So when Trek released the Farleys I got a stock 9.8 for myself. Looking at the spec’s, it was pretty close to the way I would build it anyway. The only thing I did was put a Bluto suspension fork on it, my personal bars and post, and build some 29+ wheels to use until it snowed. But in the back of my mind last Sept I knew I would still want to build my own, even if it was going to be close to stock anyway. So I got me a frameset also. Really, the production bike came with a pretty high end Sram drive so the only way to one up that is Di2. So even tho this bike was born just a week ago it’s been on the back of my mind for several months.
So when Randy Niesen from Shimano offered me some factory training I figured it was go time. This guy forgot more stuff about bikes than I know. So I started the ordering process about two weeks before he was stopping in. Made a few mistakes with wrong parts but recovered nicely every time.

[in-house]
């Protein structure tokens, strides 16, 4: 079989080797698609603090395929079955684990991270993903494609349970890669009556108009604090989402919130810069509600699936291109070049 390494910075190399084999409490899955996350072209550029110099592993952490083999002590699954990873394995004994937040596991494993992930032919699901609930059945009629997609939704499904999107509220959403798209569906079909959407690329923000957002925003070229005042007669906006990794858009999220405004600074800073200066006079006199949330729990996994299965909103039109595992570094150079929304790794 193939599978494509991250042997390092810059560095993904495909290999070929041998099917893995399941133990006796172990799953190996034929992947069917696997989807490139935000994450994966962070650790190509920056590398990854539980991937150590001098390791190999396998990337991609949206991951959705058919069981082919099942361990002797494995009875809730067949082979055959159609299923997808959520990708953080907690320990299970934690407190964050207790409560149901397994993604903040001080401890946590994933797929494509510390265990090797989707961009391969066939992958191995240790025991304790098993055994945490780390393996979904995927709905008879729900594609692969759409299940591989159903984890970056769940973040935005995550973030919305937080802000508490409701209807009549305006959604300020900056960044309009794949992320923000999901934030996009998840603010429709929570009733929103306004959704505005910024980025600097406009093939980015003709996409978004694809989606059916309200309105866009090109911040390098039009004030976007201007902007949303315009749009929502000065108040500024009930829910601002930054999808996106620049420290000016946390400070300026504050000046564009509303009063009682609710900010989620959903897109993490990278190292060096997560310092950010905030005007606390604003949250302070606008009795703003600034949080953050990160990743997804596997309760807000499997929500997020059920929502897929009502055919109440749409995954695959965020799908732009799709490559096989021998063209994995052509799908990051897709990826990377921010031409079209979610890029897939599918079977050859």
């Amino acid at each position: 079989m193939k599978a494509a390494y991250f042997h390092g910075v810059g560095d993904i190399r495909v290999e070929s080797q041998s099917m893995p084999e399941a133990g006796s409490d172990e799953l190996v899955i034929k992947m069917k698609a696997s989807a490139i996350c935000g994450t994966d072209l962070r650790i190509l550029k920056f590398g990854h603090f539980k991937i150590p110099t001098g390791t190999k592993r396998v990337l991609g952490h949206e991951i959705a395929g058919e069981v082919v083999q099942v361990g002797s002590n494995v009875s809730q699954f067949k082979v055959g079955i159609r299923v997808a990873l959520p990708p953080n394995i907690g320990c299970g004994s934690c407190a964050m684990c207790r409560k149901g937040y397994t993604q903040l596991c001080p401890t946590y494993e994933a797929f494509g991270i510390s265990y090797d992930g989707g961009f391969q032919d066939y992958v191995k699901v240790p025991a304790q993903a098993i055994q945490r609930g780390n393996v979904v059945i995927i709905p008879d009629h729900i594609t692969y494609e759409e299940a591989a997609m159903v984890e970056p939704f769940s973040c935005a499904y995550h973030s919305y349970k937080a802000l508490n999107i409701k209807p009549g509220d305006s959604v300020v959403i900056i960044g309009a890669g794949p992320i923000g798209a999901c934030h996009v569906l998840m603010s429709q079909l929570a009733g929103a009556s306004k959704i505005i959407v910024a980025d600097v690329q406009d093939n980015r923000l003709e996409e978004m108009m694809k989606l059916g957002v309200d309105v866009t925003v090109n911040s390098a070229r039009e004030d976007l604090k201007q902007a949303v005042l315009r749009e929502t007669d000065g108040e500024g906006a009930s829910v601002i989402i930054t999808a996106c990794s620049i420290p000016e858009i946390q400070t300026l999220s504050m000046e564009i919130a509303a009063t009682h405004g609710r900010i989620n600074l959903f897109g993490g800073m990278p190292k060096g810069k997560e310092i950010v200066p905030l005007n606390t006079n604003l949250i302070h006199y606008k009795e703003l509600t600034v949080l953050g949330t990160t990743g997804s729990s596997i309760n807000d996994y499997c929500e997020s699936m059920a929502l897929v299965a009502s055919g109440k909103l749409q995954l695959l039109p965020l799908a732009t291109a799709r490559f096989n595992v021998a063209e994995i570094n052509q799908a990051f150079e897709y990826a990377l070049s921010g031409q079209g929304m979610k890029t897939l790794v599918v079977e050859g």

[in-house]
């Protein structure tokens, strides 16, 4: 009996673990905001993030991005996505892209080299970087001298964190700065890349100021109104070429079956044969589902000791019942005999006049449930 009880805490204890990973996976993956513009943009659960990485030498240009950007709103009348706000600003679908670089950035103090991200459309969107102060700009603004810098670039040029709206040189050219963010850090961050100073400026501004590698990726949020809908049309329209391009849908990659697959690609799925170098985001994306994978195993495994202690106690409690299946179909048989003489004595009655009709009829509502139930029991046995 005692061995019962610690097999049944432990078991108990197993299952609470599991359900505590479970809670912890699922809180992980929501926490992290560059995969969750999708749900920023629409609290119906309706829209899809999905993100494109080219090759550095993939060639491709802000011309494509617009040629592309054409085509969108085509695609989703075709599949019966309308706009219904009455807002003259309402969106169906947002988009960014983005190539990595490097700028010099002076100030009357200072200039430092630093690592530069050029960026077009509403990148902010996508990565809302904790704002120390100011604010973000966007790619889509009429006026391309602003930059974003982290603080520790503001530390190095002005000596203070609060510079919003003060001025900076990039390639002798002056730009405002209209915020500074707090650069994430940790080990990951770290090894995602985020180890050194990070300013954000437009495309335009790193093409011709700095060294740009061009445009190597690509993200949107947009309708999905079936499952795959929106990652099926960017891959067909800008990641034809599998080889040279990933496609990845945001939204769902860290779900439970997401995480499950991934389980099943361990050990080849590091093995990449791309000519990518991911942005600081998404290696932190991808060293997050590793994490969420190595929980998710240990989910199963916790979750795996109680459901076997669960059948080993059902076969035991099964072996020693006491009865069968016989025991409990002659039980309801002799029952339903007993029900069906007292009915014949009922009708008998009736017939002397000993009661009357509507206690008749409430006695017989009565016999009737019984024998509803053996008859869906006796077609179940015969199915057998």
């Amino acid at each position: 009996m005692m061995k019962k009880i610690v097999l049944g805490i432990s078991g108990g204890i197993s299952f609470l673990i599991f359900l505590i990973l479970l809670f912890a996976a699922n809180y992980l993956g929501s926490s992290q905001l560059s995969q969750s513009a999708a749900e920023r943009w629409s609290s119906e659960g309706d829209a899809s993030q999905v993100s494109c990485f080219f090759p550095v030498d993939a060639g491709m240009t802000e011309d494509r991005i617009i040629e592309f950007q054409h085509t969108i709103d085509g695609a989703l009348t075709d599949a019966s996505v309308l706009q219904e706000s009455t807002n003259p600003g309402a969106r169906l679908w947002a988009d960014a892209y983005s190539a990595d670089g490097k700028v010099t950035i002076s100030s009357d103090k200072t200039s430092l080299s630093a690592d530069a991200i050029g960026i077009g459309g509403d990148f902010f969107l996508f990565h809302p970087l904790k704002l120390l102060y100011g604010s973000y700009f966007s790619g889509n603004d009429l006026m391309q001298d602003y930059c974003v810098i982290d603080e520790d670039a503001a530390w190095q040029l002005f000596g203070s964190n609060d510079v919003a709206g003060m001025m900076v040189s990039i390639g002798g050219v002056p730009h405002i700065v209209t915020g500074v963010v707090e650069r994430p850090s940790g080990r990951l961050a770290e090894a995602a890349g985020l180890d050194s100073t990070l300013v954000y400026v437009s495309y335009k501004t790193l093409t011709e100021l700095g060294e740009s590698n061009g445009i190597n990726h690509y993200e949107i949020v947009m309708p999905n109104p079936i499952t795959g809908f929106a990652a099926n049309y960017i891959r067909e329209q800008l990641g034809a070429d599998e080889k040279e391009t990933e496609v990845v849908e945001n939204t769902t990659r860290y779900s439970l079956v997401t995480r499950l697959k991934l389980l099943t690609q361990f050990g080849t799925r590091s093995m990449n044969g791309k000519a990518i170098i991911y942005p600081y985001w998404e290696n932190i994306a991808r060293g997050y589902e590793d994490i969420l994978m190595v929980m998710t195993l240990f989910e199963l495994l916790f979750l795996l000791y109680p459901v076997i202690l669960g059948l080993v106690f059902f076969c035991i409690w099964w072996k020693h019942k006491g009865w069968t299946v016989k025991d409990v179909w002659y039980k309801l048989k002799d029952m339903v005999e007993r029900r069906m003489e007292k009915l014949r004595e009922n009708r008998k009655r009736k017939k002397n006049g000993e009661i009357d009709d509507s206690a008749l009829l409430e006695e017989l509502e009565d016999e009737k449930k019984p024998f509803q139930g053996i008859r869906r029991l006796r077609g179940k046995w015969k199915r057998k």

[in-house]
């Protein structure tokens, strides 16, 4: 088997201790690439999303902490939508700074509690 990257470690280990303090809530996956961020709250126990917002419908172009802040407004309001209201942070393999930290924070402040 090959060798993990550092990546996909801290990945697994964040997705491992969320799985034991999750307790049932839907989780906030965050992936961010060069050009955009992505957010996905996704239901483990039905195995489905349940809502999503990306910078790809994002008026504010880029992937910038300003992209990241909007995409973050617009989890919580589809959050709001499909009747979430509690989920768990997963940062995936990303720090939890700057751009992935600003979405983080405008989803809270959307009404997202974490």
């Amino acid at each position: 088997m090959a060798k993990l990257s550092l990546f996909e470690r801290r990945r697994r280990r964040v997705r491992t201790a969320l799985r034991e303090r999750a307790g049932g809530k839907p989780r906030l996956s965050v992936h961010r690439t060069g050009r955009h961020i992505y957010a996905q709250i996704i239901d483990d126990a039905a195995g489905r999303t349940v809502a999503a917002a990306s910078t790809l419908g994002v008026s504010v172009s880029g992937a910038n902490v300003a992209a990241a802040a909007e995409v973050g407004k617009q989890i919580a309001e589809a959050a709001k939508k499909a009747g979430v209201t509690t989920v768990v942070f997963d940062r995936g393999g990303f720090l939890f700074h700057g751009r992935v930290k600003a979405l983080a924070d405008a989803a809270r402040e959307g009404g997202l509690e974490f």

Once we got going on the bike it was apparent I ordered too short of wires so I was dead in the water that day. But Randy just ran a temp wire to the rear D and set it up. At that point I didn’t even have the chain on yet as I had to remove the crank to stuff the B junction in the downtube anyway. So Randy pretty much eyeballed the derailleur up.
Fast forward a few days and I finally get the right length wire, hook everything up and it’s spot on. I just plugged it in and rode the bike. Amazing. I was so amazed I didn’t believe it at first and started messing with the micro adjustments and soon found out it was not needed. The only thing left was to ride it.
After all these years the maiden voyage on a bike I build is still one of the most exciting things I do. Everything comes together at one time. Everything works perfectly. Its quite the feeling and every time I do this I feel like a kid in a candy store again. Sometimes when you own and operate a bike store you become somewhat numb to all the expensive cool bike stuff. You see it every day all day. But I still get pumped.